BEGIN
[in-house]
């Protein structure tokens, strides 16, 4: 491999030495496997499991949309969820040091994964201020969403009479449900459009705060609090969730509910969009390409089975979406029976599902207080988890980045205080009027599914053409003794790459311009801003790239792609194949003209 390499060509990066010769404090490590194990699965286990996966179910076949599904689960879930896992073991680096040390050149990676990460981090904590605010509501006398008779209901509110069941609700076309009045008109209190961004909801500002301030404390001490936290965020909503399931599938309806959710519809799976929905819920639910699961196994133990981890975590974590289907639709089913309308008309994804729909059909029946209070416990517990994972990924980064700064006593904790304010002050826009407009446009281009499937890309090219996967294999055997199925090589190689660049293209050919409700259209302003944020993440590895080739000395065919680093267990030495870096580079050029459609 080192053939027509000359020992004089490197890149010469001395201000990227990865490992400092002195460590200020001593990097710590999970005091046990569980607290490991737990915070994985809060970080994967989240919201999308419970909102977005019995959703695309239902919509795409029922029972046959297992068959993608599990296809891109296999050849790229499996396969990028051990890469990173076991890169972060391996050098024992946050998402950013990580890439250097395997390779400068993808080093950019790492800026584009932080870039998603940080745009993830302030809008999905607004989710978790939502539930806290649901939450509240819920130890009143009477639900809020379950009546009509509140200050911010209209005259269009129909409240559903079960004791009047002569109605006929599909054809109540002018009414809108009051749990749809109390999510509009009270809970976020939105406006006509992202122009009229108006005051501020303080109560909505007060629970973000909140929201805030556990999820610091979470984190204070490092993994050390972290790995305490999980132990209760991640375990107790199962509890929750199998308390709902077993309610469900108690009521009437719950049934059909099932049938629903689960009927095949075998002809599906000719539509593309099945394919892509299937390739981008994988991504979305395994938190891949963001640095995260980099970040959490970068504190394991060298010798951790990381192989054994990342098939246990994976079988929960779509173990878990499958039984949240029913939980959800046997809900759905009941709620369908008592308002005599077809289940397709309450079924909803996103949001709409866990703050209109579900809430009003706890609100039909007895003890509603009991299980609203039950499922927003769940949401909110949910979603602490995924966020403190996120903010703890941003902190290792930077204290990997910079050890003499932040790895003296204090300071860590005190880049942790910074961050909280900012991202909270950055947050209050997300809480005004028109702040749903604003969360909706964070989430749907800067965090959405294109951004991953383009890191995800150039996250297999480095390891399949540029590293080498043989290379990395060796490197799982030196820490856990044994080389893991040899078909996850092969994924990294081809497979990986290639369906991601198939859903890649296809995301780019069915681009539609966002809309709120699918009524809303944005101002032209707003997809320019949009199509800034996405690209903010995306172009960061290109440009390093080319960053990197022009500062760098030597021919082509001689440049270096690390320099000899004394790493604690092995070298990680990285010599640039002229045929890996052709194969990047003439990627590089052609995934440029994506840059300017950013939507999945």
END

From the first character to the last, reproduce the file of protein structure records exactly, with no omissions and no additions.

[in-house]
């Protein structure tokens, strides 16, 4: 491999030495496997499991949309969820040091994964201020969403009479449900459009705060609090969730509910969009390409089975979406029976599902207080988890980045205080009027599914053409003794790459311009801003790239792609194949003209 390499060509990066010769404090490590194990699965286990996966179910076949599904689960879930896992073991680096040390050149990676990460981090904590605010509501006398008779209901509110069941609700076309009045008109209190961004909801500002301030404390001490936290965020909503399931599938309806959710519809799976929905819920639910699961196994133990981890975590974590289907639709089913309308008309994804729909059909029946209070416990517990994972990924980064700064006593904790304010002050826009407009446009281009499937890309090219996967294999055997199925090589190689660049293209050919409700259209302003944020993440590895080739000395065919680093267990030495870096580079050029459609 080192053939027509000359020992004089490197890149010469001395201000990227990865490992400092002195460590200020001593990097710590999970005091046990569980607290490991737990915070994985809060970080994967989240919201999308419970909102977005019995959703695309239902919509795409029922029972046959297992068959993608599990296809891109296999050849790229499996396969990028051990890469990173076991890169972060391996050098024992946050998402950013990580890439250097395997390779400068993808080093950019790492800026584009932080870039998603940080745009993830302030809008999905607004989710978790939502539930806290649901939450509240819920130890009143009477639900809020379950009546009509509140200050911010209209005259269009129909409240559903079960004791009047002569109605006929599909054809109540002018009414809108009051749990749809109390999510509009009270809970976020939105406006006509992202122009009229108006005051501020303080109560909505007060629970973000909140929201805030556990999820610091979470984190204070490092993994050390972290790995305490999980132990209760991640375990107790199962509890929750199998308390709902077993309610469900108690009521009437719950049934059909099932049938629903689960009927095949075998002809599906000719539509593309099945394919892509299937390739981008994988991504979305395994938190891949963001640095995260980099970040959490970068504190394991060298010798951790990381192989054994990342098939246990994976079988929960779509173990878990499958039984949240029913939980959800046997809900759905009941709620369908008592308002005599077809289940397709309450079924909803996103949001709409866990703050209109579900809430009003706890609100039909007895003890509603009991299980609203039950499922927003769940949401909110949910979603602490995924966020403190996120903010703890941003902190290792930077204290990997910079050890003499932040790895003296204090300071860590005190880049942790910074961050909280900012991202909270950055947050209050997300809480005004028109702040749903604003969360909706964070989430749907800067965090959405294109951004991953383009890191995800150039996250297999480095390891399949540029590293080498043989290379990395060796490197799982030196820490856990044994080389893991040899078909996850092969994924990294081809497979990986290639369906991601198939859903890649296809995301780019069915681009539609966002809309709120699918009524809303944005101002032209707003997809320019949009199509800034996405690209903010995306172009960061290109440009390093080319960053990197022009500062760098030597021919082509001689440049270096690390320099000899004394790493604690092995070298990680990285010599640039002229045929890996052709194969990047003439990627590089052609995934440029994506840059300017950013939507999945």